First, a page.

James Parkinson revealed a detailed description of six patients with shaking palsy in 1817 and after his death, the mentioned description known as Parkinson's disease (PD), which is now the most common neurodegenerative disorder after Alzheimer's disease. The pathological hallmark of PD is the degeneration of dopaminergic neurons of the substantia nigra pars compacta (SNpc). The loss of this neuronal population results in functional imbalances in the nigrostriatal pathway, leading to lowering the level of dopamine (DA) in the striatum. This leads to motor dysfunction and the development of the classical symptoms of PD. Motor symptoms including resting tremor, bradykinesia, and rigidity of skeletal muscle, postural instability, stooped posture, and freezing of gait are clinical symptoms in PD. Furthermore, non-motor symptoms such as cognitive and behavioral problems, besides sensory impairments are seen in the patients. The prevalence of PD is approximately 0.3 % in the general population in developed countries and affects about 1% of those older than 60 and it is unusual to occur before the age of 50. Notably, men are at higher risk than women.
Fig.1 The dopaminergic neuron and the nigrostriatal pathway. (Lopes, 2017)
Importance of In Vitro Models in PD
Animal models are useful for investigating PD progression as they are amenable to behavioral tests. However, as humans are the only species that develop neurodegenerative disorders, it is necessary to induce dopaminergic damage and/or LB pathology in these models. To date, no model has recreated the full spectrum of PD, which makes it difficult to evaluate molecular mechanisms and translate these findings to humans. In vitro models present a controlled environment that facilitates investigations of molecular and cellular pathophysiological mechanisms of dopaminergic degeneration in PD and the screening of potential therapeutics.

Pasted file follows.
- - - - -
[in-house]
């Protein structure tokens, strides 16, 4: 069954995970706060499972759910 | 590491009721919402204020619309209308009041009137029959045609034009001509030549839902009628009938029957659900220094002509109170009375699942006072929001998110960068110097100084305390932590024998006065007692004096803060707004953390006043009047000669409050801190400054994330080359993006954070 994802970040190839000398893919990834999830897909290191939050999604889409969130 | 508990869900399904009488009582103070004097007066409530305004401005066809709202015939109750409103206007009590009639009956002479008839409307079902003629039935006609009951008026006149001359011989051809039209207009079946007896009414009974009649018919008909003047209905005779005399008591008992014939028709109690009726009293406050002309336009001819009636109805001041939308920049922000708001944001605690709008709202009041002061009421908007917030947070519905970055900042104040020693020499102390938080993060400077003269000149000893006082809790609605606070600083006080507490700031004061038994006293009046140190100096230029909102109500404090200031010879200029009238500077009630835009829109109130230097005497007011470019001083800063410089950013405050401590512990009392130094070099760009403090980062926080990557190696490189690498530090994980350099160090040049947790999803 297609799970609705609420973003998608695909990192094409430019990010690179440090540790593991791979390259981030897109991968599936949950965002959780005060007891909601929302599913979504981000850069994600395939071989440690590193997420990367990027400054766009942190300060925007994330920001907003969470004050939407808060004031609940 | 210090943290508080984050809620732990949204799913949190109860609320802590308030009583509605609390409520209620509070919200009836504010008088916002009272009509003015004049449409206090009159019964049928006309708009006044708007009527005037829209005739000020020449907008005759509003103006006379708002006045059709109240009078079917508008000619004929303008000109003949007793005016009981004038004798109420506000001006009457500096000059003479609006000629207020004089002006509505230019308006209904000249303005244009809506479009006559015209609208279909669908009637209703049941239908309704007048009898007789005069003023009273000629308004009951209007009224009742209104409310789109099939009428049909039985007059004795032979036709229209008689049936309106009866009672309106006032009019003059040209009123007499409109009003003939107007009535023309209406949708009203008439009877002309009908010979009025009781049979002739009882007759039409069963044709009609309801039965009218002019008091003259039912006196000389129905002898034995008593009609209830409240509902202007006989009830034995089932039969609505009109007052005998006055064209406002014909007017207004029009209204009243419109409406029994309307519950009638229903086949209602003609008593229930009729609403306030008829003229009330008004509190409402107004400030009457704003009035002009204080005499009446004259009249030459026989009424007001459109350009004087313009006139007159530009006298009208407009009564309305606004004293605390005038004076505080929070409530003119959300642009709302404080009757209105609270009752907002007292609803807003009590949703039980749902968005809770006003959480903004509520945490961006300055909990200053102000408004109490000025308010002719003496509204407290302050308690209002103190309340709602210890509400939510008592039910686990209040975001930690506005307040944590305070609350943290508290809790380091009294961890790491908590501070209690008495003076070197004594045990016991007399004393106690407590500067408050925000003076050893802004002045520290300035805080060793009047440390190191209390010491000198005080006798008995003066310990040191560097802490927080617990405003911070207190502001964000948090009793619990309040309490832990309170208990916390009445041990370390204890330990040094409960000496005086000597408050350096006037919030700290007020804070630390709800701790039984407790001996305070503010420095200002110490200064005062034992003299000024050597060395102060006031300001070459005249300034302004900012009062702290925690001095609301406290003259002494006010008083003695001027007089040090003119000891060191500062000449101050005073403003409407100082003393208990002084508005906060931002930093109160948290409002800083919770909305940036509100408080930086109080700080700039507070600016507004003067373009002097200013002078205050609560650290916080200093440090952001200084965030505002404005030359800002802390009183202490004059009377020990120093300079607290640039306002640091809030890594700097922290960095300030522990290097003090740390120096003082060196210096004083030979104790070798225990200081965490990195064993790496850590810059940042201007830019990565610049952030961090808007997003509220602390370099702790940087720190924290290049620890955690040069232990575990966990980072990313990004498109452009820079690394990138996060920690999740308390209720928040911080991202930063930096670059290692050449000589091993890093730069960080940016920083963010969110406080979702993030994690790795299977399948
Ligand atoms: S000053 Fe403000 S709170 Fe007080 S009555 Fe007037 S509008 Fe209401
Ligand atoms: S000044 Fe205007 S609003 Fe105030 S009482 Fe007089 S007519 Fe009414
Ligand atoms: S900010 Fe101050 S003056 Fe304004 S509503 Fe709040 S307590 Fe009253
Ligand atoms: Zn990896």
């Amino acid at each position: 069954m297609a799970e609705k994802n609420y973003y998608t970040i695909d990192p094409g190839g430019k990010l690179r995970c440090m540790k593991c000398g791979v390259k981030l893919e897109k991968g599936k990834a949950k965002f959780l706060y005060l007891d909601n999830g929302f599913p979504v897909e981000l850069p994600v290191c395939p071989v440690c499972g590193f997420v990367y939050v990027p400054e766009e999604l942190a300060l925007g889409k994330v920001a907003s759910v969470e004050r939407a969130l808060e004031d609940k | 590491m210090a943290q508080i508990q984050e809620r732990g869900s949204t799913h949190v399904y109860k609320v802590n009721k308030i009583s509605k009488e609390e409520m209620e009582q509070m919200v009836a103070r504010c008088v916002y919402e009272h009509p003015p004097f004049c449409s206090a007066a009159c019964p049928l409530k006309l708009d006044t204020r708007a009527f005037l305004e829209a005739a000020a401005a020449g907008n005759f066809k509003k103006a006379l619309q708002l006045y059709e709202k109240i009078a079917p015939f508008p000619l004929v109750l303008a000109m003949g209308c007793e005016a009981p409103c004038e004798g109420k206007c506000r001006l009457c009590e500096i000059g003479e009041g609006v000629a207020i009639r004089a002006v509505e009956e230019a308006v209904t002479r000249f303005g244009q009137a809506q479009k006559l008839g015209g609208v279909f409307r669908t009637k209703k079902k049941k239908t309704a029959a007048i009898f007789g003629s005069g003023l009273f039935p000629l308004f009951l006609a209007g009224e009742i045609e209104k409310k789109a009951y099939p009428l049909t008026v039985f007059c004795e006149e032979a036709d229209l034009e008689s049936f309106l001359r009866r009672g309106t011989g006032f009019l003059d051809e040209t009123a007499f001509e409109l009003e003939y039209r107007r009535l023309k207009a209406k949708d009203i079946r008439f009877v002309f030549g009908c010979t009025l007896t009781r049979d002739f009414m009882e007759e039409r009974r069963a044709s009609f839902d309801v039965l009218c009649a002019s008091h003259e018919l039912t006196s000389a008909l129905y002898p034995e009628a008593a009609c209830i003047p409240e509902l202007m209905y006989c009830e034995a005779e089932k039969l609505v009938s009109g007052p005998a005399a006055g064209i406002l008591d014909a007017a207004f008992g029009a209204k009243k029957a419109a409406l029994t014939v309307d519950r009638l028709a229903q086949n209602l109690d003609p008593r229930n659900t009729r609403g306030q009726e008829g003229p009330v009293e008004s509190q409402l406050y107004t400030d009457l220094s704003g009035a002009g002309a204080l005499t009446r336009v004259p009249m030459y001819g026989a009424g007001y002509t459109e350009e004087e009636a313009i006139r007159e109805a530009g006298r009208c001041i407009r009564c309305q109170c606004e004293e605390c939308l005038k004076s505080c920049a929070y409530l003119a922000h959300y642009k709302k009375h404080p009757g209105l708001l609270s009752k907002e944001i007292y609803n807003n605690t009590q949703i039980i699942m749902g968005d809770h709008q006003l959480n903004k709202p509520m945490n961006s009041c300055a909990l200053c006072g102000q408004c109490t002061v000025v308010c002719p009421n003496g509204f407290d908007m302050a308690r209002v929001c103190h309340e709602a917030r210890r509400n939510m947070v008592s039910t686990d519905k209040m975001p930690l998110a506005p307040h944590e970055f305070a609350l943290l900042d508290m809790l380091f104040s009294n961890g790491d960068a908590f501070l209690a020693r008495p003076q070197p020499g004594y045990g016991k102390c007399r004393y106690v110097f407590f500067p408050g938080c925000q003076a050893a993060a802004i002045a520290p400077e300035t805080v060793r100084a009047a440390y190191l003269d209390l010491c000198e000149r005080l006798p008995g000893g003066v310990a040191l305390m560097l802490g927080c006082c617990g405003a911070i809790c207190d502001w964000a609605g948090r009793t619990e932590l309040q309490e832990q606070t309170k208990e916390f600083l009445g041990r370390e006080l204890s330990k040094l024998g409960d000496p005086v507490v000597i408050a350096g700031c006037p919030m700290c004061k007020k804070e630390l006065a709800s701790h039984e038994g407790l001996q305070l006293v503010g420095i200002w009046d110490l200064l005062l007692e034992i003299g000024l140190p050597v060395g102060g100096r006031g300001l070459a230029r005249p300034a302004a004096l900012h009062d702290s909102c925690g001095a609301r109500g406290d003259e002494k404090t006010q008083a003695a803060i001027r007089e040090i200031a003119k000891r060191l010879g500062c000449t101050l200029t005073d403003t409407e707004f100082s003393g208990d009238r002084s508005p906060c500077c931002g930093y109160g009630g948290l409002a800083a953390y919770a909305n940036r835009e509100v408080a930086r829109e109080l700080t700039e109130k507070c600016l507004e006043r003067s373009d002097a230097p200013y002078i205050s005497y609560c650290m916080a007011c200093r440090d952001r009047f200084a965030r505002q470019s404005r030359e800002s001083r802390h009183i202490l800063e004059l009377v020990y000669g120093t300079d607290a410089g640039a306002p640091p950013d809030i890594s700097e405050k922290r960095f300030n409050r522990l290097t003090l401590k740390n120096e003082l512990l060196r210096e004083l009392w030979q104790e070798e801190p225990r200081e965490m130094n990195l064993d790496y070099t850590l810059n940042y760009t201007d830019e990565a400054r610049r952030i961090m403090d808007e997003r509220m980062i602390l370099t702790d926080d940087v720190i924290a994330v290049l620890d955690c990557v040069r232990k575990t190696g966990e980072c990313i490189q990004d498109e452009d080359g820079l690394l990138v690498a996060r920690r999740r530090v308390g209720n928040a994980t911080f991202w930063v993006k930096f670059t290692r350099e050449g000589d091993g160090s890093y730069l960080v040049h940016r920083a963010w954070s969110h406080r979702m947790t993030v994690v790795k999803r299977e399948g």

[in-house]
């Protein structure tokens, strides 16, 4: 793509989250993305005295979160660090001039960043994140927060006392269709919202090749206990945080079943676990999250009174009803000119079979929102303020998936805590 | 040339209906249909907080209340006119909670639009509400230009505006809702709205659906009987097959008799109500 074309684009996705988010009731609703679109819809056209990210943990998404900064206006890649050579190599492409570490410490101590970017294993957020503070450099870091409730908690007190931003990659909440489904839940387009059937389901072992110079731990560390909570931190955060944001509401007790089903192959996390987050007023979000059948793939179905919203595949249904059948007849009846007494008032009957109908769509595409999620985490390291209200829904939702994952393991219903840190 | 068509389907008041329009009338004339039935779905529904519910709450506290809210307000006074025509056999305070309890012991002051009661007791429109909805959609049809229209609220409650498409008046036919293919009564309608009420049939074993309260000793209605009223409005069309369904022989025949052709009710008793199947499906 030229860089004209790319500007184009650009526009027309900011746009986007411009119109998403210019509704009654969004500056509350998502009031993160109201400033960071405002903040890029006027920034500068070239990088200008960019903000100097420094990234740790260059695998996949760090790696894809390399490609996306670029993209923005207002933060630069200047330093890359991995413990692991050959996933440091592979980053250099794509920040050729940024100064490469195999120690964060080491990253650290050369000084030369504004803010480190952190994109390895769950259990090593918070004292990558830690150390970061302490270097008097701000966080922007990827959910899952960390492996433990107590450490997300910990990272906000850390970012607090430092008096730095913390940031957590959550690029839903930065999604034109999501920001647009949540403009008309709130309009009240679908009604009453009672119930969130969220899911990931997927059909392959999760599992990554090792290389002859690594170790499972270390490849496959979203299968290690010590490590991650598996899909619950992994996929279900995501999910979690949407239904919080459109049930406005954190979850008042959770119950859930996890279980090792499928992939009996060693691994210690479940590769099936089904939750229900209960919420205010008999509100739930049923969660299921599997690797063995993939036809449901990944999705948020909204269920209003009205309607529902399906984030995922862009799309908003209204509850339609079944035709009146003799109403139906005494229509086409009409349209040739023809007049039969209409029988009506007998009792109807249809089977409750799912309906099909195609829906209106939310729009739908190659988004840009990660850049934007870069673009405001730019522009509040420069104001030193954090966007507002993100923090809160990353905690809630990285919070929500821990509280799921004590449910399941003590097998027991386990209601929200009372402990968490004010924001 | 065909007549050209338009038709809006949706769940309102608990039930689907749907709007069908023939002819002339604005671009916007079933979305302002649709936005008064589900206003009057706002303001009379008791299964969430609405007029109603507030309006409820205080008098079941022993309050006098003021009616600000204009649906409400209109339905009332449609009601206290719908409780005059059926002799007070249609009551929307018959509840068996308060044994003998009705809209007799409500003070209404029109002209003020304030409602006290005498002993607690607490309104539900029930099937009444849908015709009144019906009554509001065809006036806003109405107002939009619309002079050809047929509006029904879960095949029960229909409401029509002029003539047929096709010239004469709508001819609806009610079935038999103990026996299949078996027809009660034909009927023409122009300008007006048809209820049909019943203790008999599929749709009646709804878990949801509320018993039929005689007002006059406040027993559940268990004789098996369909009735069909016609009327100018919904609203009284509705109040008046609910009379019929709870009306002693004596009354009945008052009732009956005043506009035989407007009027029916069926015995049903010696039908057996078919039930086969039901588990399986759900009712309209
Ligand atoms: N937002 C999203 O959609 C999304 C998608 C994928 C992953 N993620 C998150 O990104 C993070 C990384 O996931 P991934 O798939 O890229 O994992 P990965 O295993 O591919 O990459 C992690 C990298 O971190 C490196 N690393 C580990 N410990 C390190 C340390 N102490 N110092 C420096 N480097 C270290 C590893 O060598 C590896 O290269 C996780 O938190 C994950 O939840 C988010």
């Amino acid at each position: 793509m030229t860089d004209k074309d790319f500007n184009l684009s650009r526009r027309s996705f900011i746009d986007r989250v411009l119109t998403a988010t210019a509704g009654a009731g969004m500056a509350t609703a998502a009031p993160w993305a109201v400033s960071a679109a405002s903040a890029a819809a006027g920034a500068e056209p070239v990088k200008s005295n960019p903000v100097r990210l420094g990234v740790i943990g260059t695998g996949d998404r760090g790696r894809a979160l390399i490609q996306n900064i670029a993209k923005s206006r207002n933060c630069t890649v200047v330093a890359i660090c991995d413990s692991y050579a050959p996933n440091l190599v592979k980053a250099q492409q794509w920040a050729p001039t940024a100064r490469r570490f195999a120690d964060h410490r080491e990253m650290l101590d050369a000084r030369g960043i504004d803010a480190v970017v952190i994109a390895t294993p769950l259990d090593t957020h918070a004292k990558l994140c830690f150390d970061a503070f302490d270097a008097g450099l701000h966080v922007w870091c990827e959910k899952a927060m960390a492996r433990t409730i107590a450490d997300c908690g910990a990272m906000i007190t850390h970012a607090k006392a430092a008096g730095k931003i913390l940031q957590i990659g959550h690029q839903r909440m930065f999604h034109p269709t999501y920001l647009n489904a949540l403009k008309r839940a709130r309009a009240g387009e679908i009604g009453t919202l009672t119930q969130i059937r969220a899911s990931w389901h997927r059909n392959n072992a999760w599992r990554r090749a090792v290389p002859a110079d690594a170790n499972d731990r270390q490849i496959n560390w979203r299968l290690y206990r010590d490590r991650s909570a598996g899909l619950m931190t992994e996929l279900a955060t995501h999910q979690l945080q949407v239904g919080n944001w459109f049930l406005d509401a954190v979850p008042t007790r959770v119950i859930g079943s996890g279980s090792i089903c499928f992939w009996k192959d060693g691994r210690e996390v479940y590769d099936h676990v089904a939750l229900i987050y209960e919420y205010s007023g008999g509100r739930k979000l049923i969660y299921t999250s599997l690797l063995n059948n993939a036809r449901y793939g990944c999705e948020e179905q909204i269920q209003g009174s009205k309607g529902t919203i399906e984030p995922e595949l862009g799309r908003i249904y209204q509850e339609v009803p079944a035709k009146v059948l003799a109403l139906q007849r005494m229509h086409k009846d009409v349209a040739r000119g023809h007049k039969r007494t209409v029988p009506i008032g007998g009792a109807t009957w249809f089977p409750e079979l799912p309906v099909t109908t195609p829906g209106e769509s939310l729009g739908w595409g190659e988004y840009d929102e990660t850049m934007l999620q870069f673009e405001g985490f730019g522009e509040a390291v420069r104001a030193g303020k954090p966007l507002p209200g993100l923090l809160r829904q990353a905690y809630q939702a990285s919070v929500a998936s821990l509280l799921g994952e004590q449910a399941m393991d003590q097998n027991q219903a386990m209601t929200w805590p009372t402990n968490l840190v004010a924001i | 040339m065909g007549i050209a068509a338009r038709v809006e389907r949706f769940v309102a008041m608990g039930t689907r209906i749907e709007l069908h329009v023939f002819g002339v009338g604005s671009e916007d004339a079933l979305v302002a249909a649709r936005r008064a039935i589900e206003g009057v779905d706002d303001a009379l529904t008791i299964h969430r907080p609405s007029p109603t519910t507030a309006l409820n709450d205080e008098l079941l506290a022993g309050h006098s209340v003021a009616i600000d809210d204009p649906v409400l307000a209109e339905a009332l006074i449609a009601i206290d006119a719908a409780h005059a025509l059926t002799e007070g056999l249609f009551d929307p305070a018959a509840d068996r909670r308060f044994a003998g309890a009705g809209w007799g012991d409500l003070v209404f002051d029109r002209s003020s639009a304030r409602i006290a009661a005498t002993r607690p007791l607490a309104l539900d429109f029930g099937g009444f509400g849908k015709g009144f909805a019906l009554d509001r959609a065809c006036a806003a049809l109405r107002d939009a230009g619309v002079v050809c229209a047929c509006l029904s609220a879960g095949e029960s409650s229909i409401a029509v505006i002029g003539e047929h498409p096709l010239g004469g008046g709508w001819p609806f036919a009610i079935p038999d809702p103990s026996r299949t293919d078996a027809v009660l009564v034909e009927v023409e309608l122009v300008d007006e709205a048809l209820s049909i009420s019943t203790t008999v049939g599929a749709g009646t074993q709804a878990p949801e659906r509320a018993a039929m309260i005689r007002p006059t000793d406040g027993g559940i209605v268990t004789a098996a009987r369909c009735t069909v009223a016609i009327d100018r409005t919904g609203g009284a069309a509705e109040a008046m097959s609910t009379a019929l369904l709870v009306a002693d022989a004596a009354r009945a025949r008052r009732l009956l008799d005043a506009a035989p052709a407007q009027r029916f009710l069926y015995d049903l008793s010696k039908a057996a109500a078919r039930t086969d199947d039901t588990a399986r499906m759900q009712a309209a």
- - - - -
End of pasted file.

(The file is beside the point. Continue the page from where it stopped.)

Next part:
Fig. 2 In vitro models of Parkinson's disease. (Lopes, 2017)
Application of In Vitro Models in PD Research
PD is still an incurable disease, with current treatments being palliative and only addressing the symptoms. Hence, to date, there are no disease-modifying therapies that can stop or slow PD progression. This is mainly attributed to the lack of understanding regarding the pathogenic process underlying dopaminergic degeneration. A large amount of research data regarding PD pathophysiological mechanisms have been obtained using in vitro experimental models, which provide evidence and hypotheses about the initial steps of PD pathology.
Examples of discoveries in PD research using in vitro models:
A-synuclein modulation in DA toxicity.
The involvement of PINK1, PARKIN, and DJ-1 in mitochondrial dysfunction, regarding mitochondrial fragmentation.
The neuroprotective role of DJ-1 protein, and how its dysfunction can lead to toxic processes in PD.
Mutation in LRRK2 gene (e.g., G2019S) increases susceptibility to apoptosis and proteasome stress.
Hence, it is clear that in vitro models are useful for the study of PD pathogenic mechanisms and have a clear and essential place among the battery of models available for use in PD studies.
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Lopes, F. M., et al. Mimicking Parkinson's Disease in a Dish: Merits and Pitfalls of the Most Commonly used Dopaminergic In Vitro Models. Neuromolecular Med. 2017, 19(2-3): 241-255.